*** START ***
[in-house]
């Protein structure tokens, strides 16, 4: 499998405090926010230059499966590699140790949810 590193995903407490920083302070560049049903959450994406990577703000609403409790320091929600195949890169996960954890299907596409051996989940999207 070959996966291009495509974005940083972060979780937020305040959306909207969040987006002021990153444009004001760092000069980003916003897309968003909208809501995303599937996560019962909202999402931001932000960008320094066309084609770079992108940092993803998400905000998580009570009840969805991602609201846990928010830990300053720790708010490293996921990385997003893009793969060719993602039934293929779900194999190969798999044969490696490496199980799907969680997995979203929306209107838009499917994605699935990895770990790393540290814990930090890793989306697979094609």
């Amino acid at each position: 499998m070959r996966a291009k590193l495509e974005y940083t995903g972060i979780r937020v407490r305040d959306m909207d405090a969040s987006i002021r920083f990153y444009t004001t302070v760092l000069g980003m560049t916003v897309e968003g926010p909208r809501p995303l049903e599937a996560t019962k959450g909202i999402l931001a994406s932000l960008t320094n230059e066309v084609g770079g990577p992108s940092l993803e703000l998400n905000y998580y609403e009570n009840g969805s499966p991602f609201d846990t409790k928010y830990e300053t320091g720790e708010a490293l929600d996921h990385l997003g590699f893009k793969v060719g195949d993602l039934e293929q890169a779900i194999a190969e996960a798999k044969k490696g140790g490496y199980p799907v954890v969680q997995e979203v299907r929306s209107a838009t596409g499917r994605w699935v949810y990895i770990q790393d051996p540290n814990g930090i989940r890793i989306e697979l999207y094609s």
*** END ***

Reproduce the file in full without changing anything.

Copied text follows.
[in-house]
């Protein structure tokens, strides 16, 4: 499998405090926010230059499966590699140790949810 590193995903407490920083302070560049049903959450994406990577703000609403409790320091929600195949890169996960954890299907596409051996989940999207 070959996966291009495509974005940083972060979780937020305040959306909207969040987006002021990153444009004001760092000069980003916003897309968003909208809501995303599937996560019962909202999402931001932000960008320094066309084609770079992108940092993803998400905000998580009570009840969805991602609201846990928010830990300053720790708010490293996921990385997003893009793969060719993602039934293929779900194999190969798999044969490696490496199980799907969680997995979203929306209107838009499917994605699935990895770990790393540290814990930090890793989306697979094609």
């Amino acid at each position: 499998m070959r996966a291009k590193l495509e974005y940083t995903g972060i979780r937020v407490r305040d959306m909207d405090a969040s987006i002021r920083f990153y444009t004001t302070v760092l000069g980003m560049t916003v897309e968003g926010p909208r809501p995303l049903e599937a996560t019962k959450g909202i999402l931001a994406s932000l960008t320094n230059e066309v084609g770079g990577p992108s940092l993803e703000l998400n905000y998580y609403e009570n009840g969805s499966p991602f609201d846990t409790k928010y830990e300053t320091g720790e708010a490293l929600d996921h990385l997003g590699f893009k793969v060719g195949d993602l039934e293929q890169a779900i194999a190969e996960a798999k044969k490696g140790g490496y199980p799907v954890v969680q997995e979203v299907r929306s209107a838009t596409g499917r994605w699935v949810y990895i770990q790393d051996p540290n814990g930090i989940r890793i989306e697979l999207y094609s």